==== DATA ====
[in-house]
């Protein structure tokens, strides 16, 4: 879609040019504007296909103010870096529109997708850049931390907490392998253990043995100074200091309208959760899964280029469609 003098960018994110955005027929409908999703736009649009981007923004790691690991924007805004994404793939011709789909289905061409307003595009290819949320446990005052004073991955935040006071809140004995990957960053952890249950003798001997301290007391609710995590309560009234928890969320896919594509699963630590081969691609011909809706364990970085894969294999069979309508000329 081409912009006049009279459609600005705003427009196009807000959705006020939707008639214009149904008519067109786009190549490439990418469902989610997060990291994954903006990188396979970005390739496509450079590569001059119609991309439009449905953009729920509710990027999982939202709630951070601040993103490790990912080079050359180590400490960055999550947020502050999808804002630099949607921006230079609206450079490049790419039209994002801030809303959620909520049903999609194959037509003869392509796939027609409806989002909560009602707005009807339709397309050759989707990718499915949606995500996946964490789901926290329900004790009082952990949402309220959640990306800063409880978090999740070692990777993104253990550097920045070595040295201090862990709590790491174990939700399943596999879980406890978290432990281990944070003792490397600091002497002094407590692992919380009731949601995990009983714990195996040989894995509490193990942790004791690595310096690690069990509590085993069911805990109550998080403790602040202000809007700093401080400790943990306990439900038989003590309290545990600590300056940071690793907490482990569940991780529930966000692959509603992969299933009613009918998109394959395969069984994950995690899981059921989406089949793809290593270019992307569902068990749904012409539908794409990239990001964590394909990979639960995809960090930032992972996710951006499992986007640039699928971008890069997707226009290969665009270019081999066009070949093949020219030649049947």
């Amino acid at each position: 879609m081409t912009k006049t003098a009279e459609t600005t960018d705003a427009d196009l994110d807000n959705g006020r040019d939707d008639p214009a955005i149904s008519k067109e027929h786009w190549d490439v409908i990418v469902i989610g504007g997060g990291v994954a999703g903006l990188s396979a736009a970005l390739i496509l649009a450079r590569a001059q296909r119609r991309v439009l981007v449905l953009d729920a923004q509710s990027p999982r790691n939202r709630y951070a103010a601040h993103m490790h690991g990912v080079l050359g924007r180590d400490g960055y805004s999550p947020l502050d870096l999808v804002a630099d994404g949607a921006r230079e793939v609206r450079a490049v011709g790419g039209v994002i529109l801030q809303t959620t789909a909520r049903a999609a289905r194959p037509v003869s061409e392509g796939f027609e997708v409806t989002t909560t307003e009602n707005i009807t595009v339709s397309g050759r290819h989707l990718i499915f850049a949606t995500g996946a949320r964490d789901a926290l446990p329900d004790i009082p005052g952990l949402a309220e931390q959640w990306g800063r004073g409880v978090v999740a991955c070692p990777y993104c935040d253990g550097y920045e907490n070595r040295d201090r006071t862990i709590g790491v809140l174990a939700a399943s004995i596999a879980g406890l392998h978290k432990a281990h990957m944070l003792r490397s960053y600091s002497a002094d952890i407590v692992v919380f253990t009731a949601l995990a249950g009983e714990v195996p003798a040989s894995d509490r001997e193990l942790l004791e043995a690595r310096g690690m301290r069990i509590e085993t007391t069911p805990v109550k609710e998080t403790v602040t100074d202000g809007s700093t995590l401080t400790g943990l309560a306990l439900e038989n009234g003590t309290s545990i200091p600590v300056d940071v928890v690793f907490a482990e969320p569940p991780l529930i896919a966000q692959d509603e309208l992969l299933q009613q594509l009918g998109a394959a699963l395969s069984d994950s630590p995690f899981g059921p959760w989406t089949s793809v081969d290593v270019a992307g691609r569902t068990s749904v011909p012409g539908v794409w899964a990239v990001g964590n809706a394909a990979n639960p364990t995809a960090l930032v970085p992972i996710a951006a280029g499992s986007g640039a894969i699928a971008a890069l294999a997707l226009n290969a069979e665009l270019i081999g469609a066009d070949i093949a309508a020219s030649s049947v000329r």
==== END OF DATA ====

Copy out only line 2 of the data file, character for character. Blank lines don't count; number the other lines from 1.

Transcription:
């Protein structure tokens, strides 16, 4: 879609040019504007296909103010870096529109997708850049931390907490392998253990043995100074200091309208959760899964280029469609 003098960018994110955005027929409908999703736009649009981007923004790691690991924007805004994404793939011709789909289905061409307003595009290819949320446990005052004073991955935040006071809140004995990957960053952890249950003798001997301290007391609710995590309560009234928890969320896919594509699963630590081969691609011909809706364990970085894969294999069979309508000329 081409912009006049009279459609600005705003427009196009807000959705006020939707008639214009149904008519067109786009190549490439990418469902989610997060990291994954903006990188396979970005390739496509450079590569001059119609991309439009449905953009729920509710990027999982939202709630951070601040993103490790990912080079050359180590400490960055999550947020502050999808804002630099949607921006230079609206450079490049790419039209994002801030809303959620909520049903999609194959037509003869392509796939027609409806989002909560009602707005009807339709397309050759989707990718499915949606995500996946964490789901926290329900004790009082952990949402309220959640990306800063409880978090999740070692990777993104253990550097920045070595040295201090862990709590790491174990939700399943596999879980406890978290432990281990944070003792490397600091002497002094407590692992919380009731949601995990009983714990195996040989894995509490193990942790004791690595310096690690069990509590085993069911805990109550998080403790602040202000809007700093401080400790943990306990439900038989003590309290545990600590300056940071690793907490482990569940991780529930966000692959509603992969299933009613009918998109394959395969069984994950995690899981059921989406089949793809290593270019992307569902068990749904012409539908794409990239990001964590394909990979639960995809960090930032992972996710951006499992986007640039699928971008890069997707226009290969665009270019081999066009070949093949020219030649049947």